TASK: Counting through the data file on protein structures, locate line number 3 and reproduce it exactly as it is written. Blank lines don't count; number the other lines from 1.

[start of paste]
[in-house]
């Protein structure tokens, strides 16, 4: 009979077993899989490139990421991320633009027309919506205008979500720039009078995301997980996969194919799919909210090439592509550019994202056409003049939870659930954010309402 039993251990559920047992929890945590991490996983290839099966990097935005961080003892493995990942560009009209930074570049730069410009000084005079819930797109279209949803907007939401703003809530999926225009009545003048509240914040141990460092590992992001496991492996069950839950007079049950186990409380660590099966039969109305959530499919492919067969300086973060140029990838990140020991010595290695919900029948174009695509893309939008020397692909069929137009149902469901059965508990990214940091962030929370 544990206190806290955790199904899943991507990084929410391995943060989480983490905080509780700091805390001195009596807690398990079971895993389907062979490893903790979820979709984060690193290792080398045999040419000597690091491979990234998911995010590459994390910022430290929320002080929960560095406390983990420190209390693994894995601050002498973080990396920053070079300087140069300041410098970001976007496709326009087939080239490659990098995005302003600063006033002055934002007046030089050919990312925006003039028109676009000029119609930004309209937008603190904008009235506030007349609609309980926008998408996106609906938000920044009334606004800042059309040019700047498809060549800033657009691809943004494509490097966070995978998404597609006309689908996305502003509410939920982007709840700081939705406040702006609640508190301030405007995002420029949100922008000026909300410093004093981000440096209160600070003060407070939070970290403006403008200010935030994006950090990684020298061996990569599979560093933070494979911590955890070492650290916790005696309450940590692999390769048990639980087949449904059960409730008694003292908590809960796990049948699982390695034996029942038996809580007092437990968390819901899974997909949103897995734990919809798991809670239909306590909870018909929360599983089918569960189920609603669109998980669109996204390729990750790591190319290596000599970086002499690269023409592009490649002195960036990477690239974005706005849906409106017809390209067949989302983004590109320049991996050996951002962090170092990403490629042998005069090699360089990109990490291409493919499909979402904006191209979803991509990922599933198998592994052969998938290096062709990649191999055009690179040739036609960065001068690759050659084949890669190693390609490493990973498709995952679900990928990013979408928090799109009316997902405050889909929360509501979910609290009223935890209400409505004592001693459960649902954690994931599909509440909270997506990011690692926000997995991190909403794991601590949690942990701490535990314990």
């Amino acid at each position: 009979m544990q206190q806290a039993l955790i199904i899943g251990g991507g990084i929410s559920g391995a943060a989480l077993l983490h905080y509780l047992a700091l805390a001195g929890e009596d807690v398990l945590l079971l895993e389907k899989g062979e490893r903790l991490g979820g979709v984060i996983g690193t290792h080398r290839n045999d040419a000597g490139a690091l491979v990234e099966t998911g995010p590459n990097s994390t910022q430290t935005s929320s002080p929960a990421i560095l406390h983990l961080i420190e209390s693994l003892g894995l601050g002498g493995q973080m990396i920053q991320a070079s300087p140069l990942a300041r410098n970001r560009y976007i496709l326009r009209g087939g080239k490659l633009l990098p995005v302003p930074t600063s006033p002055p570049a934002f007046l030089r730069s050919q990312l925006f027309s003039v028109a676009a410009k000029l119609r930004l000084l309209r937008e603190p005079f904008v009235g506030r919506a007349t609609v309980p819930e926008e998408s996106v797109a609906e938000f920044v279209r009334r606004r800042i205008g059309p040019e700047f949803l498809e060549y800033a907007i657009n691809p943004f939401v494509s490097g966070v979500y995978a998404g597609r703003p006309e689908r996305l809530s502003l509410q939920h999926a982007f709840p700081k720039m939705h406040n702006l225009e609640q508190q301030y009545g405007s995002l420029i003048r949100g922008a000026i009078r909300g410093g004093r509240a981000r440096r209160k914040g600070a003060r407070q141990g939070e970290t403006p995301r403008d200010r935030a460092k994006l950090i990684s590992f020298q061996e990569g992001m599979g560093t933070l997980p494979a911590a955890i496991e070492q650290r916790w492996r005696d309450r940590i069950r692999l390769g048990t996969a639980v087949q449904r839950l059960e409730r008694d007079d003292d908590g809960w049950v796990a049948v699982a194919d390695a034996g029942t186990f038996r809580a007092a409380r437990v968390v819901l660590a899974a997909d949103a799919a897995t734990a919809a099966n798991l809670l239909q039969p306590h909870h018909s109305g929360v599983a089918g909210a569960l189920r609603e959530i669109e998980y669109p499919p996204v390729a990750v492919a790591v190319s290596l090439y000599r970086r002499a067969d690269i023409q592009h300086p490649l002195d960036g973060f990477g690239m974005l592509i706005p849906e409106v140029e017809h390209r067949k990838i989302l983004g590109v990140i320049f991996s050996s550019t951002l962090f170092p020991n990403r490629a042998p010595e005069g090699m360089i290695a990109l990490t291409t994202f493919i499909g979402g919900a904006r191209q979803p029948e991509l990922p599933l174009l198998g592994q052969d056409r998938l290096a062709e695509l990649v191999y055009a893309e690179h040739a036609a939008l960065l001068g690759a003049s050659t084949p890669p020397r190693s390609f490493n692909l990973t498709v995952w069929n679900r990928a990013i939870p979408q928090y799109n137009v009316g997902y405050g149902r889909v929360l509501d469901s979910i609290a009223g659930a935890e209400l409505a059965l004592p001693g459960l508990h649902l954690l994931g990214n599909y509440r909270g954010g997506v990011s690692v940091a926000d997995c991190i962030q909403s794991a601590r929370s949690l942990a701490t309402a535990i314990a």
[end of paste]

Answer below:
């Amino acid at each position: 009979m544990q206190q806290a039993l955790i199904i899943g251990g991507g990084i929410s559920g391995a943060a989480l077993l983490h905080y509780l047992a700091l805390a001195g929890e009596d807690v398990l945590l079971l895993e389907k899989g062979e490893r903790l991490g979820g979709v984060i996983g690193t290792h080398r290839n045999d040419a000597g490139a690091l491979v990234e099966t998911g995010p590459n990097s994390t910022q430290t935005s929320s002080p929960a990421i560095l406390h983990l961080i420190e209390s693994l003892g894995l601050g002498g493995q973080m990396i920053q991320a070079s300087p140069l990942a300041r410098n970001r560009y976007i496709l326009r009209g087939g080239k490659l633009l990098p995005v302003p930074t600063s006033p002055p570049a934002f007046l030089r730069s050919q990312l925006f027309s003039v028109a676009a410009k000029l119609r930004l000084l309209r937008e603190p005079f904008v009235g506030r919506a007349t609609v309980p819930e926008e998408s996106v797109a609906e938000f920044v279209r009334r606004r800042i205008g059309p040019e700047f949803l498809e060549y800033a907007i657009n691809p943004f939401v494509s490097g966070v979500y995978a998404g597609r703003p006309e689908r996305l809530s502003l509410q939920h999926a982007f709840p700081k720039m939705h406040n702006l225009e609640q508190q301030y009545g405007s995002l420029i003048r949100g922008a000026i009078r909300g410093g004093r509240a981000r440096r209160k914040g600070a003060r407070q141990g939070e970290t403006p995301r403008d200010r935030a460092k994006l950090i990684s590992f020298q061996e990569g992001m599979g560093t933070l997980p494979a911590a955890i496991e070492q650290r916790w492996r005696d309450r940590i069950r692999l390769g048990t996969a639980v087949q449904r839950l059960e409730r008694d007079d003292d908590g809960w049950v796990a049948v699982a194919d390695a034996g029942t186990f038996r809580a007092a409380r437990v968390v819901l660590a899974a997909d949103a799919a897995t734990a919809a099966n798991l809670l239909q039969p306590h909870h018909s109305g929360v599983a089918g909210a569960l189920r609603e959530i669109e998980y669109p499919p996204v390729a990750v492919a790591v190319s290596l090439y000599r970086r002499a067969d690269i023409q592009h300086p490649l002195d960036g973060f990477g690239m974005l592509i706005p849906e409106v140029e017809h390209r067949k990838i989302l983004g590109v990140i320049f991996s050996s550019t951002l962090f170092p020991n990403r490629a042998p010595e005069g090699m360089i290695a990109l990490t291409t994202f493919i499909g979402g919900a904006r191209q979803p029948e991509l990922p599933l174009l198998g592994q052969d056409r998938l290096a062709e695509l990649v191999y055009a893309e690179h040739a036609a939008l960065l001068g690759a003049s050659t084949p890669p020397r190693s390609f490493n692909l990973t498709v995952w069929n679900r990928a990013i939870p979408q928090y799109n137009v009316g997902y405050g149902r889909v929360l509501d469901s979910i609290a009223g659930a935890e209400l409505a059965l004592p001693g459960l508990h649902l954690l994931g990214n599909y509440r909270g954010g997506v990011s690692v940091a926000d997995c991190i962030q909403s794991a601590r929370s949690l942990a701490t309402a535990i314990a």